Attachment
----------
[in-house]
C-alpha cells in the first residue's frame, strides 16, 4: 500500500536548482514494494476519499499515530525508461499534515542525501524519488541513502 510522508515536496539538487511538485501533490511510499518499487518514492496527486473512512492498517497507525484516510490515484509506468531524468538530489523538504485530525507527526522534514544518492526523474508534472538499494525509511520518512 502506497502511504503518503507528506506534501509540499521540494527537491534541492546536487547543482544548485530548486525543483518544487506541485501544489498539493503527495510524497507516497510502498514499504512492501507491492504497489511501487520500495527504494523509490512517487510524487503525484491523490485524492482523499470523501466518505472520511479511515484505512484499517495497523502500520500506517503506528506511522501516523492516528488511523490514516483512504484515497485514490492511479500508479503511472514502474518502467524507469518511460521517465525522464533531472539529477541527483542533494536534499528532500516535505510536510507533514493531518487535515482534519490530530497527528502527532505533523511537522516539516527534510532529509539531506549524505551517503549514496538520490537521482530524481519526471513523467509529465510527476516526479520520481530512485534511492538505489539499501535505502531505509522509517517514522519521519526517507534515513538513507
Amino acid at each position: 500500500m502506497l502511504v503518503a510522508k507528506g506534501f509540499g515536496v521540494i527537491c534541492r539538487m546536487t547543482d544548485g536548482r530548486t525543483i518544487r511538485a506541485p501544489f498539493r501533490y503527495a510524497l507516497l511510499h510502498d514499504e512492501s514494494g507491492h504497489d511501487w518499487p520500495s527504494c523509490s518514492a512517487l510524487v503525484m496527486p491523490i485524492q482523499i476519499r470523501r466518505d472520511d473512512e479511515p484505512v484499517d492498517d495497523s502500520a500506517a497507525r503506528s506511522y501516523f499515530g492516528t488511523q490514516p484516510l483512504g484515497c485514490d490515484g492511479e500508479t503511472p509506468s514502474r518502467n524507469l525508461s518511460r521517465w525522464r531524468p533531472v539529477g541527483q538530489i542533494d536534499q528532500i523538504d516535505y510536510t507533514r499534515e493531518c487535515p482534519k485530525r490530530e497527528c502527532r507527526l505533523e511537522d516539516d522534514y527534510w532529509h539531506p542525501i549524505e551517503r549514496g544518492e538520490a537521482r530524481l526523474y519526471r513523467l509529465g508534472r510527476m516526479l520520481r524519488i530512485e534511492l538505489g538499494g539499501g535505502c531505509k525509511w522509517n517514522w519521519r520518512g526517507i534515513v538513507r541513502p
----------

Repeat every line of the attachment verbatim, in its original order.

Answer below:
[in-house]
C-alpha cells in the first residue's frame, strides 16, 4: 500500500536548482514494494476519499499515530525508461499534515542525501524519488541513502 510522508515536496539538487511538485501533490511510499518499487518514492496527486473512512492498517497507525484516510490515484509506468531524468538530489523538504485530525507527526522534514544518492526523474508534472538499494525509511520518512 502506497502511504503518503507528506506534501509540499521540494527537491534541492546536487547543482544548485530548486525543483518544487506541485501544489498539493503527495510524497507516497510502498514499504512492501507491492504497489511501487520500495527504494523509490512517487510524487503525484491523490485524492482523499470523501466518505472520511479511515484505512484499517495497523502500520500506517503506528506511522501516523492516528488511523490514516483512504484515497485514490492511479500508479503511472514502474518502467524507469518511460521517465525522464533531472539529477541527483542533494536534499528532500516535505510536510507533514493531518487535515482534519490530530497527528502527532505533523511537522516539516527534510532529509539531506549524505551517503549514496538520490537521482530524481519526471513523467509529465510527476516526479520520481530512485534511492538505489539499501535505502531505509522509517517514522519521519526517507534515513538513507
Amino acid at each position: 500500500m502506497l502511504v503518503a510522508k507528506g506534501f509540499g515536496v521540494i527537491c534541492r539538487m546536487t547543482d544548485g536548482r530548486t525543483i518544487r511538485a506541485p501544489f498539493r501533490y503527495a510524497l507516497l511510499h510502498d514499504e512492501s514494494g507491492h504497489d511501487w518499487p520500495s527504494c523509490s518514492a512517487l510524487v503525484m496527486p491523490i485524492q482523499i476519499r470523501r466518505d472520511d473512512e479511515p484505512v484499517d492498517d495497523s502500520a500506517a497507525r503506528s506511522y501516523f499515530g492516528t488511523q490514516p484516510l483512504g484515497c485514490d490515484g492511479e500508479t503511472p509506468s514502474r518502467n524507469l525508461s518511460r521517465w525522464r531524468p533531472v539529477g541527483q538530489i542533494d536534499q528532500i523538504d516535505y510536510t507533514r499534515e493531518c487535515p482534519k485530525r490530530e497527528c502527532r507527526l505533523e511537522d516539516d522534514y527534510w532529509h539531506p542525501i549524505e551517503r549514496g544518492e538520490a537521482r530524481l526523474y519526471r513523467l509529465g508534472r510527476m516526479l520520481r524519488i530512485e534511492l538505489g538499494g539499501g535505502c531505509k525509511w522509517n517514522w519521519r520518512g526517507i534515513v538513507r541513502p